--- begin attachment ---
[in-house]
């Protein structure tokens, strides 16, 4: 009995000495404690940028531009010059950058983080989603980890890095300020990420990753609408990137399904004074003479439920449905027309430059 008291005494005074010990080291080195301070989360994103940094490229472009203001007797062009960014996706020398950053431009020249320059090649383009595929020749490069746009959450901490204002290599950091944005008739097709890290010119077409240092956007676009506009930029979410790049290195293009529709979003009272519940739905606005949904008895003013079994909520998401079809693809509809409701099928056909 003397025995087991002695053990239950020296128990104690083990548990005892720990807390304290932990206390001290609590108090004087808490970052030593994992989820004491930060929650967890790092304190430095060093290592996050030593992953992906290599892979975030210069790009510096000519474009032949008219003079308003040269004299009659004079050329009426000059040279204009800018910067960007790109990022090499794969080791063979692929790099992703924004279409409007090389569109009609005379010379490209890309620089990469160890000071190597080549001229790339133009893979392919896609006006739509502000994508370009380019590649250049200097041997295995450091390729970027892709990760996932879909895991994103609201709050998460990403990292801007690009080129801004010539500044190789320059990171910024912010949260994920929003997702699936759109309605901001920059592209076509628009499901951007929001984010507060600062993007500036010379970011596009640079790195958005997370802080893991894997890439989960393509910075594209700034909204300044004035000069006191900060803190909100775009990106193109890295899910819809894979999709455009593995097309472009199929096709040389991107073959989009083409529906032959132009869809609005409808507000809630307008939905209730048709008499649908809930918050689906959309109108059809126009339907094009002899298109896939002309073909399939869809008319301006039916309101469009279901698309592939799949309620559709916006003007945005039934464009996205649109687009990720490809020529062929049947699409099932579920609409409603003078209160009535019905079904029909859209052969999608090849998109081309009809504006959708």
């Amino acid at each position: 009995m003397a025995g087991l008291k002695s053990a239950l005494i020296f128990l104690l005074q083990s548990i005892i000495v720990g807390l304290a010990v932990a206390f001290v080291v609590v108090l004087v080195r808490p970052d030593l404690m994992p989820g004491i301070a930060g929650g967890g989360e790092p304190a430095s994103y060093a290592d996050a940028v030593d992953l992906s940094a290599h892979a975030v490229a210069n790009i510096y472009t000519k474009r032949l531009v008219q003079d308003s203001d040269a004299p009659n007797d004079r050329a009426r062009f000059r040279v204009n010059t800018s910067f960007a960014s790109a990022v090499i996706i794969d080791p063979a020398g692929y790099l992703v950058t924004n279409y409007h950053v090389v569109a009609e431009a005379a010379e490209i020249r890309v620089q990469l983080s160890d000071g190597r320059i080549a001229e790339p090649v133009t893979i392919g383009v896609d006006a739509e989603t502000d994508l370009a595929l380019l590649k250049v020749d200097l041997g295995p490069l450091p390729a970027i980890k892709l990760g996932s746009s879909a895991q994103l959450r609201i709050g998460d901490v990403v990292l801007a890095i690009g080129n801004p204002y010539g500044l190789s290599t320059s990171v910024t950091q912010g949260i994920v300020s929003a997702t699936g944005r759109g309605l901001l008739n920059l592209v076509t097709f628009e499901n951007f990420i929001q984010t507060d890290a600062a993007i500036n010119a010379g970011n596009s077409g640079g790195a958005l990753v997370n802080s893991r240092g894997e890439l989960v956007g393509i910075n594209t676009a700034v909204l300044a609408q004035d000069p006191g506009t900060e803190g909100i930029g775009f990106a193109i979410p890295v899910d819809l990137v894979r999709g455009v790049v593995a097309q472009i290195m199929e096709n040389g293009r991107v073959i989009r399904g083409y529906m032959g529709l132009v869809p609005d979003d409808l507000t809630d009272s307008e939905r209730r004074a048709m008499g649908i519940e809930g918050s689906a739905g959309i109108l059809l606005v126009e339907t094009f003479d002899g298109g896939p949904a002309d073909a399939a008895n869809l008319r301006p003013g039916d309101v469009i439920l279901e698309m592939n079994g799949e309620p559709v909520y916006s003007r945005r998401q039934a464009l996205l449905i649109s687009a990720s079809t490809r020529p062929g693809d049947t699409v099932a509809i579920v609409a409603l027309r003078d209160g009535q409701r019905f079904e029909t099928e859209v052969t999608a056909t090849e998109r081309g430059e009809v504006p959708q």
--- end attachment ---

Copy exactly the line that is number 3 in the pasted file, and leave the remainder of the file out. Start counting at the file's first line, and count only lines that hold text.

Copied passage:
């Amino acid at each position: 009995m003397a025995g087991l008291k002695s053990a239950l005494i020296f128990l104690l005074q083990s548990i005892i000495v720990g807390l304290a010990v932990a206390f001290v080291v609590v108090l004087v080195r808490p970052d030593l404690m994992p989820g004491i301070a930060g929650g967890g989360e790092p304190a430095s994103y060093a290592d996050a940028v030593d992953l992906s940094a290599h892979a975030v490229a210069n790009i510096y472009t000519k474009r032949l531009v008219q003079d308003s203001d040269a004299p009659n007797d004079r050329a009426r062009f000059r040279v204009n010059t800018s910067f960007a960014s790109a990022v090499i996706i794969d080791p063979a020398g692929y790099l992703v950058t924004n279409y409007h950053v090389v569109a009609e431009a005379a010379e490209i020249r890309v620089q990469l983080s160890d000071g190597r320059i080549a001229e790339p090649v133009t893979i392919g383009v896609d006006a739509e989603t502000d994508l370009a595929l380019l590649k250049v020749d200097l041997g295995p490069l450091p390729a970027i980890k892709l990760g996932s746009s879909a895991q994103l959450r609201i709050g998460d901490v990403v990292l801007a890095i690009g080129n801004p204002y010539g500044l190789s290599t320059s990171v910024t950091q912010g949260i994920v300020s929003a997702t699936g944005r759109g309605l901001l008739n920059l592209v076509t097709f628009e499901n951007f990420i929001q984010t507060d890290a600062a993007i500036n010119a010379g970011n596009s077409g640079g790195a958005l990753v997370n802080s893991r240092g894997e890439l989960v956007g393509i910075n594209t676009a700034v909204l300044a609408q004035d000069p006191g506009t900060e803190g909100i930029g775009f990106a193109i979410p890295v899910d819809l990137v894979r999709g455009v790049v593995a097309q472009i290195m199929e096709n040389g293009r991107v073959i989009r399904g083409y529906m032959g529709l132009v869809p609005d979003d409808l507000t809630d009272s307008e939905r209730r004074a048709m008499g649908i519940e809930g918050s689906a739905g959309i109108l059809l606005v126009e339907t094009f003479d002899g298109g896939p949904a002309d073909a399939a008895n869809l008319r301006p003013g039916d309101v469009i439920l279901e698309m592939n079994g799949e309620p559709v909520y916006s003007r945005r998401q039934a464009l996205l449905i649109s687009a990720s079809t490809r020529p062929g693809d049947t699409v099932a509809i579920v609409a409603l027309r003078d209160g009535q409701r019905f079904e029909t099928e859209v052969t999608a056909t090849e998109r081309g430059e009809v504006p959708q």